So here is where I am at: design the mast to be a constant taper from butt to mast head. Make a wood plug (much more pleasant than foam). Infuse the carbon around this plug. I am concerned about how to get the resin to flow from one end of the spar to the other. This seems impossible based on how poorly resin flows through carbon. I could feed the resin in one side of the mast, with a spiral wrap down the length and the vacuum on the opposite side, but then I may have cosmetic issues from where the resin feed and vacuum lines contact the laminate. So that is a challenge.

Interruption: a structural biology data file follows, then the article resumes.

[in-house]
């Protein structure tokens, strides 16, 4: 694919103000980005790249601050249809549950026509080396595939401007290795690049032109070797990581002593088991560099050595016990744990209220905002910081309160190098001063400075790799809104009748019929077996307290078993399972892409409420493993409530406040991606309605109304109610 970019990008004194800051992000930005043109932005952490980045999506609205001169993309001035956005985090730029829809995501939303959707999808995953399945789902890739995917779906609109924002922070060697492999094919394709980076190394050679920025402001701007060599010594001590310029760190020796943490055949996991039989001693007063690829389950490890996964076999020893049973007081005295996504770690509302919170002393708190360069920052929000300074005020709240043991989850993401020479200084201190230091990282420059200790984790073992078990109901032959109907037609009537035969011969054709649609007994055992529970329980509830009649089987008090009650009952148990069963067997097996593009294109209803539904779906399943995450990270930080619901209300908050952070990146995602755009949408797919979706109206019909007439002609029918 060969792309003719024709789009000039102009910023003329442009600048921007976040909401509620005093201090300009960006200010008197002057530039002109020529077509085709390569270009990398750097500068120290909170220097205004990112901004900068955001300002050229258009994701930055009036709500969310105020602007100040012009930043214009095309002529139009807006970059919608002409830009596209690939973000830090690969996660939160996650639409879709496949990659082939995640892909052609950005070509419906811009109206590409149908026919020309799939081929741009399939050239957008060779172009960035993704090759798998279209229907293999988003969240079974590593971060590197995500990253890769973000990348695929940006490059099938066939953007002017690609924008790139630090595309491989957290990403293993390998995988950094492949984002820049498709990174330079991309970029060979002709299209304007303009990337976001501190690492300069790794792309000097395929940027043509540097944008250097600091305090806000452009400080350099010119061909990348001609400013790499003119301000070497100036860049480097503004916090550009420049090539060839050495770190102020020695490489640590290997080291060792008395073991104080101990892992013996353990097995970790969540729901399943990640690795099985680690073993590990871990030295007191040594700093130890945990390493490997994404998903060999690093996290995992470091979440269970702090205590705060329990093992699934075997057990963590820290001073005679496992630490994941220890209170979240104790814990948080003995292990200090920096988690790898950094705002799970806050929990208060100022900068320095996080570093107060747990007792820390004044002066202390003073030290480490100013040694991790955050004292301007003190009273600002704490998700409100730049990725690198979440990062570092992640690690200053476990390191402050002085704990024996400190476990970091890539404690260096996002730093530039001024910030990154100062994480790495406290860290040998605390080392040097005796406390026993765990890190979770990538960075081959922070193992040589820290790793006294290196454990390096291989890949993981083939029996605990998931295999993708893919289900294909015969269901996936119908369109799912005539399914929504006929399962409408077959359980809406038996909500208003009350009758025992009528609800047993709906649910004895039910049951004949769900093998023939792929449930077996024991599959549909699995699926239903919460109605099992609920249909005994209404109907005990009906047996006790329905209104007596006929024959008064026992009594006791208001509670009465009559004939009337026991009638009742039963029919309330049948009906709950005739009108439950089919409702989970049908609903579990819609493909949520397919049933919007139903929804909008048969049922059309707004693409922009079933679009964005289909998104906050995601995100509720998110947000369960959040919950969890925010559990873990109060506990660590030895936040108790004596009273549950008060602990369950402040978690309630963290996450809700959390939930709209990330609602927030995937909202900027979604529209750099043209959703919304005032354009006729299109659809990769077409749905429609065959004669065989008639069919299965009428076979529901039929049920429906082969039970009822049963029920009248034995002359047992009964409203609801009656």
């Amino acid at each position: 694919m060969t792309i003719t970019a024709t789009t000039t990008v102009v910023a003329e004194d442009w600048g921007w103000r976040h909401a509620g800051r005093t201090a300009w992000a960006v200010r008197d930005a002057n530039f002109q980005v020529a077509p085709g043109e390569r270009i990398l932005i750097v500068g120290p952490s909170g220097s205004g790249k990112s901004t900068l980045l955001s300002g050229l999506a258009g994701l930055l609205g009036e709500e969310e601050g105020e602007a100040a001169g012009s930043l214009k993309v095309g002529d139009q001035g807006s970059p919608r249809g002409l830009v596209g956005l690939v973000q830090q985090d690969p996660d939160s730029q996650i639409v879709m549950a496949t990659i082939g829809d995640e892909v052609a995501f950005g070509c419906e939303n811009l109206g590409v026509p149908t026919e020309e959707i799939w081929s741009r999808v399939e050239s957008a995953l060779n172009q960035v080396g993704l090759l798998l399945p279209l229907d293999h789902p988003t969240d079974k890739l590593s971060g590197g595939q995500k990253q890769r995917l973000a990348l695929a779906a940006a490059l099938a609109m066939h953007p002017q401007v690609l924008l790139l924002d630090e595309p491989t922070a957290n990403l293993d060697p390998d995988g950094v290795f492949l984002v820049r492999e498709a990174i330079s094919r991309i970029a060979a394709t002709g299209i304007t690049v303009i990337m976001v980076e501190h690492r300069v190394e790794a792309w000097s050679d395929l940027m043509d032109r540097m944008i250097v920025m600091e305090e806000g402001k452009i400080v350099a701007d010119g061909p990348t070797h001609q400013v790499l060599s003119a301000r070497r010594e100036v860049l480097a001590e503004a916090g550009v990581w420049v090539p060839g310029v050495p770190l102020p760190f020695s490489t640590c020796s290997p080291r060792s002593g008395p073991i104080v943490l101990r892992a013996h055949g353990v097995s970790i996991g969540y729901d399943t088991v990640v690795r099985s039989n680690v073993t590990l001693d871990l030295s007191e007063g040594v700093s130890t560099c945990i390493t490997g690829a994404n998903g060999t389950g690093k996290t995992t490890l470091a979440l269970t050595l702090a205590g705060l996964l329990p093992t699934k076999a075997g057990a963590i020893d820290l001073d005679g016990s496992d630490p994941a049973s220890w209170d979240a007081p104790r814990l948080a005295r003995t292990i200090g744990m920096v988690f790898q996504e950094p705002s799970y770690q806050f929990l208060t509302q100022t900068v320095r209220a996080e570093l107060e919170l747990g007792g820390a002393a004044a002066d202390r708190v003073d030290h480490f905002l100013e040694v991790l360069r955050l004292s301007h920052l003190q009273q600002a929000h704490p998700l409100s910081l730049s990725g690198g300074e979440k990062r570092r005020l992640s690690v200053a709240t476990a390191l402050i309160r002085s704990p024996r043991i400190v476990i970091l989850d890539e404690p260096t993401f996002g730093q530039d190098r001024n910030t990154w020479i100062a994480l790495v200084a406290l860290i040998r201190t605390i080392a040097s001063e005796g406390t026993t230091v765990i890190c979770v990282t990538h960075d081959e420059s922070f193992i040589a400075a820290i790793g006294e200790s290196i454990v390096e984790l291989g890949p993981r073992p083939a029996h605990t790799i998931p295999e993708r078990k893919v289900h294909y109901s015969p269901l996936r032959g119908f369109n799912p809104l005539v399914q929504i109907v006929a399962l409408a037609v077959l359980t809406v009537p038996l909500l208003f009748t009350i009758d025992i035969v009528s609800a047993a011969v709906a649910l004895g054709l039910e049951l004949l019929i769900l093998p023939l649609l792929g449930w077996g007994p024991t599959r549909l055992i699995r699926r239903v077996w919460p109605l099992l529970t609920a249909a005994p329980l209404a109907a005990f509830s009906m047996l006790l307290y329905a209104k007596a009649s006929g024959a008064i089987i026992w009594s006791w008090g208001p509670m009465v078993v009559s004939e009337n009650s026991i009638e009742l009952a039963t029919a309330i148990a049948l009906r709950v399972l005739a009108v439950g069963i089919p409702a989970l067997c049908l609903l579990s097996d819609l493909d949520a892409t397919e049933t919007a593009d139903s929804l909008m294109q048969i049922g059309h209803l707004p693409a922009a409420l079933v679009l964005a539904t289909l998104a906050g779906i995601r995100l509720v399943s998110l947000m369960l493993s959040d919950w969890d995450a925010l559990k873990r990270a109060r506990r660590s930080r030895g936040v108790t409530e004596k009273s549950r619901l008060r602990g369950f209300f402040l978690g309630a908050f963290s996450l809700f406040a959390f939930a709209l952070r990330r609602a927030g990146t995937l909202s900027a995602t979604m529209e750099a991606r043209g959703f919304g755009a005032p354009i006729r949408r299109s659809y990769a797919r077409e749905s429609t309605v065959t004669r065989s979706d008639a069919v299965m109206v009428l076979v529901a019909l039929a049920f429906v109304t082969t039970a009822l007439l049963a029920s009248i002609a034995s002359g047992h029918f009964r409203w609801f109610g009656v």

The air bag inside of a mold trick sounds difficult. I could make a plug quickly, but make a two piece mold off this plug that gets the job done nicely is beyond me at this point.

    If infusion is not the best solution maybe doing a wet-bag around the plug is better.

    Thoughts very much appreciated. Thanks.

    Clint